Whiskey Review: Angel’s Envy Tawny Port Wine Barrel Finish Bourbon

, | February 3, 2020

Editor’s Note: This whiskey was provided to us as a review sample by Angel’s Envy. This in no way, per our editorial policies, influenced the final outcome of this review.

The world of whiskey is always changing and evolving. Different oak finishes, mash bills, and aging practices. Angel’s Envy is a prime example of not being afraid to trying something new. Be it their ruby port finished flagship or the rum cask finished rye, they definitely keep things interesting. Recently they’ve been playing with limited release, alternative cask finished variants to their bourbon – the 2019 variant was finalized in ex-Oloroso sherry casks, and for 2020 what we are seeing now is finishing done in tawny port barrels.

I’ll admit to not knowing very much about the world of port wines and variations thereof. I wasn’t sure if there would be much of a difference between the ruby and tawny versions of the bourbon. The answer is a definite yes. In regards to the process, the tawny is aged 10 years, versus the six year flagship bourbon. It’s also a bigger whiskey at 111.6 proof.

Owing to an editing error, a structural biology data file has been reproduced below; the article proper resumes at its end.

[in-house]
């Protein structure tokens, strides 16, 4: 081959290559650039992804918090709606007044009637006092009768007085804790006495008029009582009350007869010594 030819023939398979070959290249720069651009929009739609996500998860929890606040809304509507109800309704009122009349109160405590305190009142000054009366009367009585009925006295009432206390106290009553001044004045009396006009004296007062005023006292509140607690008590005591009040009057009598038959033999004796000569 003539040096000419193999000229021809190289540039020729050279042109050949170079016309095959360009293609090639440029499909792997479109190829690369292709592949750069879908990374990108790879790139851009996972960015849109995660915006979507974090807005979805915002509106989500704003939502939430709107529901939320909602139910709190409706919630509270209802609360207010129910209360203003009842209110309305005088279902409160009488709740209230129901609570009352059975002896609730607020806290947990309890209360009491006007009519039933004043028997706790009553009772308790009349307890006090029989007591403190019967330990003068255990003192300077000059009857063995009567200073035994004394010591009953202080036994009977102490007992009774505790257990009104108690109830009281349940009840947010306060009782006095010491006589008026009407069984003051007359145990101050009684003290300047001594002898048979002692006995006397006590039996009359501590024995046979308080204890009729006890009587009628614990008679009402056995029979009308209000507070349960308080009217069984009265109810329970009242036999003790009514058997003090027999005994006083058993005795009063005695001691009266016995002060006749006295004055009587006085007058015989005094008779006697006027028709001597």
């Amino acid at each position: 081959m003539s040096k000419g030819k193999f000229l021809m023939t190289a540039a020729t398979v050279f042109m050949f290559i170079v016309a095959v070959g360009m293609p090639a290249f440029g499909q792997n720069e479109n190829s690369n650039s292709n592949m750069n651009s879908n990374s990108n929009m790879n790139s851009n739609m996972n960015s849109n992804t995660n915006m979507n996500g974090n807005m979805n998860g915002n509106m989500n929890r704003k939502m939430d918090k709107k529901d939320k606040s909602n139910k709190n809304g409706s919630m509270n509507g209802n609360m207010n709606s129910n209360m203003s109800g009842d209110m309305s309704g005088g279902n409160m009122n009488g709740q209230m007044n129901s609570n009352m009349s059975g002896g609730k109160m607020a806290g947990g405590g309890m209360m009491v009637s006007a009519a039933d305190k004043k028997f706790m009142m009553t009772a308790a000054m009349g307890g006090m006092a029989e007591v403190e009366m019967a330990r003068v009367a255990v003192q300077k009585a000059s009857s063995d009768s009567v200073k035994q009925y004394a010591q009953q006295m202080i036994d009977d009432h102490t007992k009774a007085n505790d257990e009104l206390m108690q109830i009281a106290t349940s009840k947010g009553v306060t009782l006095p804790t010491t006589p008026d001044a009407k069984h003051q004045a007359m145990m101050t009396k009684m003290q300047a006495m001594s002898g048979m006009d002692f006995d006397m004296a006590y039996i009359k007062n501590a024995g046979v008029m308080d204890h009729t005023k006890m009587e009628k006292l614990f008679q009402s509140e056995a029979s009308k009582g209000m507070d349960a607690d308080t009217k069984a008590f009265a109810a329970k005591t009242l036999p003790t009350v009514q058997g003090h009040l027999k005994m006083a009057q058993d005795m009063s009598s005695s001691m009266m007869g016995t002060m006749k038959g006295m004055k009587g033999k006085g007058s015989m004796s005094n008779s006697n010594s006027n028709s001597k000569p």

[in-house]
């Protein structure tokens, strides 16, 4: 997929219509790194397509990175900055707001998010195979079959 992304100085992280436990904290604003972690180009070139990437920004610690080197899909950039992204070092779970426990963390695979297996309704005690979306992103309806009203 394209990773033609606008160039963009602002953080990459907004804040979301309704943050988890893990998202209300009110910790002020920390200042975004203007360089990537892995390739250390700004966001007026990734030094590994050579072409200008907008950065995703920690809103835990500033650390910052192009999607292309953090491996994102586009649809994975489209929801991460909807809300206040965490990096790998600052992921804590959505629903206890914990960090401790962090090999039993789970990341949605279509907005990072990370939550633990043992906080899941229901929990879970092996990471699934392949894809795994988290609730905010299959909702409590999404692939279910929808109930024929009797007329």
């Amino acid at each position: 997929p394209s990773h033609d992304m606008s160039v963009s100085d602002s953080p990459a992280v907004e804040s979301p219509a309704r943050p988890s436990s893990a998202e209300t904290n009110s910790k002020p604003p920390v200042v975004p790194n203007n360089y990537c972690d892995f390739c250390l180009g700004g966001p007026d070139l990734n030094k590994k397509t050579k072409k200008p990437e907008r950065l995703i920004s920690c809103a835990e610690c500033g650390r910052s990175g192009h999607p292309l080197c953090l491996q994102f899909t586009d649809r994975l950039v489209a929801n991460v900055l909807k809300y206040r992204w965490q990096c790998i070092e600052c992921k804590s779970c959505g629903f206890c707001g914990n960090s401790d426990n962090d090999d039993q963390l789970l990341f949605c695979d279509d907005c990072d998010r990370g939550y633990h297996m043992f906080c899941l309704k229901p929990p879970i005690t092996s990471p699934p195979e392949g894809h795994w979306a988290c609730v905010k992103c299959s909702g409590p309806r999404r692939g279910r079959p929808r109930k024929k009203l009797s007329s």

I have a feeling that this will be a much sought after whiskey. When you’re a fan, you are a fan. The limited run of just 5,400 bottles will be available for purchase beginning on February 8 at select retailers in KY, CA, FL, IL, NY and TN, as well as at the Angel’s Envy distillery in downtown Louisville, Kentucky.

Angel's Envy Tawny Port Wine Barrel Finish Bourbon

Angel’s Envy Tawny Port Wine Barrel Finish Bourbon (image via Angel’s Envy)

Tasting Notes: Angel’s Envy Tawny Port Wine Barrel Finish Bourbon

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Vital Stats: 111.6 proof, 55.8% ABV, aged 10 years, finished for 10 months in port barrels. 5400 bottles produced and priced at $250 per 750ml.

Appearance: Burnt orange, smoked honey, some legs upon swirling.

Nose: Boozy initially, followed by green apple and a hint of dark cherry.

Palate: Light body but big flavor. Some citrus mixed with honey/caramel with a finish of honeydew. Adding a few drops of water or an ice cube really brings out the fruit elements.

The Takeaway


This was a fun one.The initial nose was all booze, but once the senses settled, I picked up the fruit elements. Tasting it is definitely an experience. There’s a lot of things going on. Found myself closing my eyes and simply enjoying the journey of the flavors. It’s a win and I wish there was more supply of the juice.

I would certainly recommend picking up a bottle if you can. It is on the spendy side, but also one that I believe should be tasted at least once.

User Review
3.15 (46 votes)


Kenji Mizumori

Kenji is a bartender in Portland, Oregon at the Pope House Bourbon Lounge. A bourbon enthusiast for decades. He likes big whiskeys, pretty much anything over 100 proof.